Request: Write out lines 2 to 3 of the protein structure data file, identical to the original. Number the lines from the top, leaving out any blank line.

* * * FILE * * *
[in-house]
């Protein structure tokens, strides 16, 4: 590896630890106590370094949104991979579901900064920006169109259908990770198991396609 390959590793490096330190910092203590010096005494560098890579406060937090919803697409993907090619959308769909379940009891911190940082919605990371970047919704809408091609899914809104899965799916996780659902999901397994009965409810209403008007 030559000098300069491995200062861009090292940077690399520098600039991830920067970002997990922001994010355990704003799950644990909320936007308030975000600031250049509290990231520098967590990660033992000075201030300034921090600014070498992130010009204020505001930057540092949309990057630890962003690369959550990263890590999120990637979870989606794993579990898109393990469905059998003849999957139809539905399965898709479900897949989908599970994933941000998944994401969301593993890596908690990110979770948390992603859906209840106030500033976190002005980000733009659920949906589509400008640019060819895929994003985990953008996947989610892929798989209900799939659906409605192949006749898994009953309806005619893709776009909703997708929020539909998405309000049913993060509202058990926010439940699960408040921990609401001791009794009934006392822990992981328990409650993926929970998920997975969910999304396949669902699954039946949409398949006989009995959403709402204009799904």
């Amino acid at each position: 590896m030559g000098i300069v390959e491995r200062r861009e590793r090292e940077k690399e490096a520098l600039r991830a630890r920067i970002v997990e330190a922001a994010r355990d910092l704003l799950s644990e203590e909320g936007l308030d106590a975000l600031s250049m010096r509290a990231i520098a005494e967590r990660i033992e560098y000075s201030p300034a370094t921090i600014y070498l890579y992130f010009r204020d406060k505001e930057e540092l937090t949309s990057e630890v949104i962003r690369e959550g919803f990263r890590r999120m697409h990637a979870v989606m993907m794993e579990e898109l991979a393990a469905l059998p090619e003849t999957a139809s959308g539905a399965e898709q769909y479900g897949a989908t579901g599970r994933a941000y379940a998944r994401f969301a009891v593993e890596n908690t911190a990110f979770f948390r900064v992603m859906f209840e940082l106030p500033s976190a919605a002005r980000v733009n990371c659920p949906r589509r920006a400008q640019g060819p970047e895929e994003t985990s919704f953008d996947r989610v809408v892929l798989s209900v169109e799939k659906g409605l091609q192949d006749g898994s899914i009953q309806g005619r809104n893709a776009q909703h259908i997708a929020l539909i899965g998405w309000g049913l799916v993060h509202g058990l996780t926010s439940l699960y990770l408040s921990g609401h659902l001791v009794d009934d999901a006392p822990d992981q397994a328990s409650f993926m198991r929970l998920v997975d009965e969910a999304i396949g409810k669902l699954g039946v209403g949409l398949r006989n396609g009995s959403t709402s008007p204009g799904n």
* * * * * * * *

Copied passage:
């Protein structure tokens, strides 16, 4: 590896630890106590370094949104991979579901900064920006169109259908990770198991396609 390959590793490096330190910092203590010096005494560098890579406060937090919803697409993907090619959308769909379940009891911190940082919605990371970047919704809408091609899914809104899965799916996780659902999901397994009965409810209403008007 030559000098300069491995200062861009090292940077690399520098600039991830920067970002997990922001994010355990704003799950644990909320936007308030975000600031250049509290990231520098967590990660033992000075201030300034921090600014070498992130010009204020505001930057540092949309990057630890962003690369959550990263890590999120990637979870989606794993579990898109393990469905059998003849999957139809539905399965898709479900897949989908599970994933941000998944994401969301593993890596908690990110979770948390992603859906209840106030500033976190002005980000733009659920949906589509400008640019060819895929994003985990953008996947989610892929798989209900799939659906409605192949006749898994009953309806005619893709776009909703997708929020539909998405309000049913993060509202058990926010439940699960408040921990609401001791009794009934006392822990992981328990409650993926929970998920997975969910999304396949669902699954039946949409398949006989009995959403709402204009799904």
């Amino acid at each position: 590896m030559g000098i300069v390959e491995r200062r861009e590793r090292e940077k690399e490096a520098l600039r991830a630890r920067i970002v997990e330190a922001a994010r355990d910092l704003l799950s644990e203590e909320g936007l308030d106590a975000l600031s250049m010096r509290a990231i520098a005494e967590r990660i033992e560098y000075s201030p300034a370094t921090i600014y070498l890579y992130f010009r204020d406060k505001e930057e540092l937090t949309s990057e630890v949104i962003r690369e959550g919803f990263r890590r999120m697409h990637a979870v989606m993907m794993e579990e898109l991979a393990a469905l059998p090619e003849t999957a139809s959308g539905a399965e898709q769909y479900g897949a989908t579901g599970r994933a941000y379940a998944r994401f969301a009891v593993e890596n908690t911190a990110f979770f948390r900064v992603m859906f209840e940082l106030p500033s976190a919605a002005r980000v733009n990371c659920p949906r589509r920006a400008q640019g060819p970047e895929e994003t985990s919704f953008d996947r989610v809408v892929l798989s209900v169109e799939k659906g409605l091609q192949d006749g898994s899914i009953q309806g005619r809104n893709a776009q909703h259908i997708a929020l539909i899965g998405w309000g049913l799916v993060h509202g058990l996780t926010s439940l699960y990770l408040s921990g609401h659902l001791v009794d009934d999901a006392p822990d992981q397994a328990s409650f993926m198991r929970l998920v997975d009965e969910a999304i396949g409810k669902l699954g039946v209403g949409l398949r006989n396609g009995s959403t709402s008007p204009g799904n």